The purpose of this paper is to present a generally useful methodology for finding a potential of the above form given crystal structures of a number of proteins, and to examine the suitability of the potential we have produced for protein conformational calcu- lations. A number of potential functions for protein energy calculations have been published, but none fulfill all the design criteria listed above. The one point per atom potentials, such as that of Momany et al. (3), are not strictly sums of pairwise interactions because of the torsional terms they employ. We are also interested in speeding up the calculations by adopting a considerably simplified model of the protein. The function of Pincus & Scheraga (4) takes a step in that direction by maintaining an all-atom representation only for residues near each other in space. Unfortunately, even the one point per residue polyvaline potential of McCammon ( 5 ) and its predecessor (6) have torsional terms about the virtual bonds. Our earlier effort along these lines (7) does not foster good secondary structure, and some of the terms are not unimodal functions of the distance between the interacting residues. Thus we have been forced to devise a new potential adhering strictly to the design criteria.
The first requirement concerns the precision of representation of the protein molecule. Since all pairwise interactions must be included in the calculation of the energy for a given confor- mation, it is obviously much faster to deal with fewer points. Also, the fewer the points, the fewer the local minima in the potential, as an empirical rule. Therefore we have chosen not an all-atom representation, or a sidechain point and a backbone point per residue, but simply one point per amino acid residue, centered at the C". The penalty is that fine details of struc- ture will not be represented, and there may be errors on a scale even larger than the size of the atom clusters used. Without some explicit sidechain points, the isotropic interpoint terms depending only on distance (according to the third requirement) cannot distinguish between a right-handed and a left-handed a helix, for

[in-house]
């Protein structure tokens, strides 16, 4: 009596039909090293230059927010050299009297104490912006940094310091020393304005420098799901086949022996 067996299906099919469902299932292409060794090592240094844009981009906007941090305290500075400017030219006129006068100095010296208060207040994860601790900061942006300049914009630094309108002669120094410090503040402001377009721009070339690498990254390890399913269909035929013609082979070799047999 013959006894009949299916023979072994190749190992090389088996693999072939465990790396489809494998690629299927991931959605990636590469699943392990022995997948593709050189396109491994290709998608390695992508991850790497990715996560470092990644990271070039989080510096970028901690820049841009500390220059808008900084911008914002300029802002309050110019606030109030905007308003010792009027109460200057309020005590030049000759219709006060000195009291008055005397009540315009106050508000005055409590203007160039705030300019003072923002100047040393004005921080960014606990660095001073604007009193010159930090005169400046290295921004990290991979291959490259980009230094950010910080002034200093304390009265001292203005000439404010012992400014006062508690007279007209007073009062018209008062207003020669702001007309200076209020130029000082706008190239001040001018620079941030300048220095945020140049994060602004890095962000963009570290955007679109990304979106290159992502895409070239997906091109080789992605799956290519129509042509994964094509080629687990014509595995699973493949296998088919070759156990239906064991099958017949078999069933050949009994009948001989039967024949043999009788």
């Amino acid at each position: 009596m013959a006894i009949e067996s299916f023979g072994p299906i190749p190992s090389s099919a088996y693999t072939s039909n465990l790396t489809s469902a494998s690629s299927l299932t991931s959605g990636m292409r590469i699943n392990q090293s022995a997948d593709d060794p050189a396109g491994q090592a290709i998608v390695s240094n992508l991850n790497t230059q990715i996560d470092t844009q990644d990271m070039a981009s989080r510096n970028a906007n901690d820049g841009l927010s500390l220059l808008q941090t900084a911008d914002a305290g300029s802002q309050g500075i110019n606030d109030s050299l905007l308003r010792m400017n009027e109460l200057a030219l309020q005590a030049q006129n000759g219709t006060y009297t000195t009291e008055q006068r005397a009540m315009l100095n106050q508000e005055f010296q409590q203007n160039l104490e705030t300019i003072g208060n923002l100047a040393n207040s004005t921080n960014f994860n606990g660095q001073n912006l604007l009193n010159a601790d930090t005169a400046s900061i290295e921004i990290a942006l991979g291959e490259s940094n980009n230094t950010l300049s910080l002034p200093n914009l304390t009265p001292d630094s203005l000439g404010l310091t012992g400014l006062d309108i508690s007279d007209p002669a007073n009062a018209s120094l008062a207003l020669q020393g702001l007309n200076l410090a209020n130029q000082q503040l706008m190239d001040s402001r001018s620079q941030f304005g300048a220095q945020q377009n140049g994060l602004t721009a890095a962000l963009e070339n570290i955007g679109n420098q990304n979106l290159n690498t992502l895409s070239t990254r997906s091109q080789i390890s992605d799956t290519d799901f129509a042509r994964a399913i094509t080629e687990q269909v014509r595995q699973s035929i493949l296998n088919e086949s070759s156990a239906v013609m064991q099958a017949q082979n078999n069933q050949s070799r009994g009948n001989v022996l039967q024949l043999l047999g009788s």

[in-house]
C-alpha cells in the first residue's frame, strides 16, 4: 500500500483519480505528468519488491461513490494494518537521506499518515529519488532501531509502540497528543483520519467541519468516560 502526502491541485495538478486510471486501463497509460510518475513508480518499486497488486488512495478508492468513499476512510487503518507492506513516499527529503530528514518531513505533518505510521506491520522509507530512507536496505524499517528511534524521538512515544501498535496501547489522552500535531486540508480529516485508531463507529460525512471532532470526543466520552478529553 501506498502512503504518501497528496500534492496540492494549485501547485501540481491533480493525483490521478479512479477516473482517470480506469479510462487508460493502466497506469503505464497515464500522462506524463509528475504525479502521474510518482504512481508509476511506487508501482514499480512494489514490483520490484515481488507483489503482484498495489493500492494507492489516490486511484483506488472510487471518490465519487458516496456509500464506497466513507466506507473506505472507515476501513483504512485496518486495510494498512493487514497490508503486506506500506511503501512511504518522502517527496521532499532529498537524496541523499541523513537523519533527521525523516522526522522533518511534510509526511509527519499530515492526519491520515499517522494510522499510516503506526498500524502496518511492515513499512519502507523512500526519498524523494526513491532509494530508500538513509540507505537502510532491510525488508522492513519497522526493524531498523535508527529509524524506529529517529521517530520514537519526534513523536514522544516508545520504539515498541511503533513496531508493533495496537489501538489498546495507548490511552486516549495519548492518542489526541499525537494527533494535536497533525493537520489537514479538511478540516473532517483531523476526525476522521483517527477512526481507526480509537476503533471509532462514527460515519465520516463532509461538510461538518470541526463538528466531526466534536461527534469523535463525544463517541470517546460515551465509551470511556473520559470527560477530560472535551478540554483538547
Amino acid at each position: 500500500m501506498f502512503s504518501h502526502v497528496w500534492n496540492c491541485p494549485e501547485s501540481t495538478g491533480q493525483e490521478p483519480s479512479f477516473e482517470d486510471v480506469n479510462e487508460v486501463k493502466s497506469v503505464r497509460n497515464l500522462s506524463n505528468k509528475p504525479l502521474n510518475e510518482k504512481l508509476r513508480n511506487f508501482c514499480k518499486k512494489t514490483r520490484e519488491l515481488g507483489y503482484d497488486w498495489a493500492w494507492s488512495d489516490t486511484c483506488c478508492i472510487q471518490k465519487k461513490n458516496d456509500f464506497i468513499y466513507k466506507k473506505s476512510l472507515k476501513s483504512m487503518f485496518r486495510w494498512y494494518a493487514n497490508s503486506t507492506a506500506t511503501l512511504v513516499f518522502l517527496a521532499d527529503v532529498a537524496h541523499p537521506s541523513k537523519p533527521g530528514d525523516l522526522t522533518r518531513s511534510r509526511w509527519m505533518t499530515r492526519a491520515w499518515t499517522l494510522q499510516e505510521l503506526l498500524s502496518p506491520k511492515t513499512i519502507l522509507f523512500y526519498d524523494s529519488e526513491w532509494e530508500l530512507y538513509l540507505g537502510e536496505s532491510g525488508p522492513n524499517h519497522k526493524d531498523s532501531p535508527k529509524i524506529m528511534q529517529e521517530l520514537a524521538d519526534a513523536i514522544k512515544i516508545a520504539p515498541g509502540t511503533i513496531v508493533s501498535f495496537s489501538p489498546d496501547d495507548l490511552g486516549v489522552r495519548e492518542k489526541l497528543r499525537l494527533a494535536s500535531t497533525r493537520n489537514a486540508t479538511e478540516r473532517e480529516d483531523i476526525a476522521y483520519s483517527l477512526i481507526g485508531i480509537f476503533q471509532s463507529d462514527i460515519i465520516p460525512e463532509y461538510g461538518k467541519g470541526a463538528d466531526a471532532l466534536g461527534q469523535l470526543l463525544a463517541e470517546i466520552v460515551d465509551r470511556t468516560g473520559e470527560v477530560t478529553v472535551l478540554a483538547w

example. The potential could, however, show a preference for two right-handed helices packed together over the packing of a right-handed one and a left-handed one. Thus it would be possible to arrive at the native conformation except for an overall mirror inversion of the entire mol- ecule, but the relative chirality of the various parts of the molecule could be correctly deduced, in principle. Since our present interest lies in calculating terthry structure of proteins, we do not anticipate that lumping all the atoms of an entire residue together will be too great an approximation.
The fourth requirement forced us to abandon the Oobatake & Crippen (7) potential, because some terms had as many as three minima with respect to the distance between the interacting (2"'s. Energy embedding with this potential nevertheless gave such encouraging results (2) that we felt obliged to devise a more suitable function.
The second requirement turns out to cause a great deal of trouble. We conjecture that whenever the number of pairwise unimodal interaction terms in the potential exceeds the number of conformational degrees of freedom, there will be many local minima. In our experi- ence, the number of local minima rises very rapidly with the number of points (and hence energy terms). For example, consider points labeled 1 and 2 constrained to lie on the x-axis. If the potential F consists simply of quadratic terms, then
and there is clearly only a single minimum (at Ixl -x2 I = l ) , a single interaction term, and one degree of conformational freedom. If we now add a third point and change F to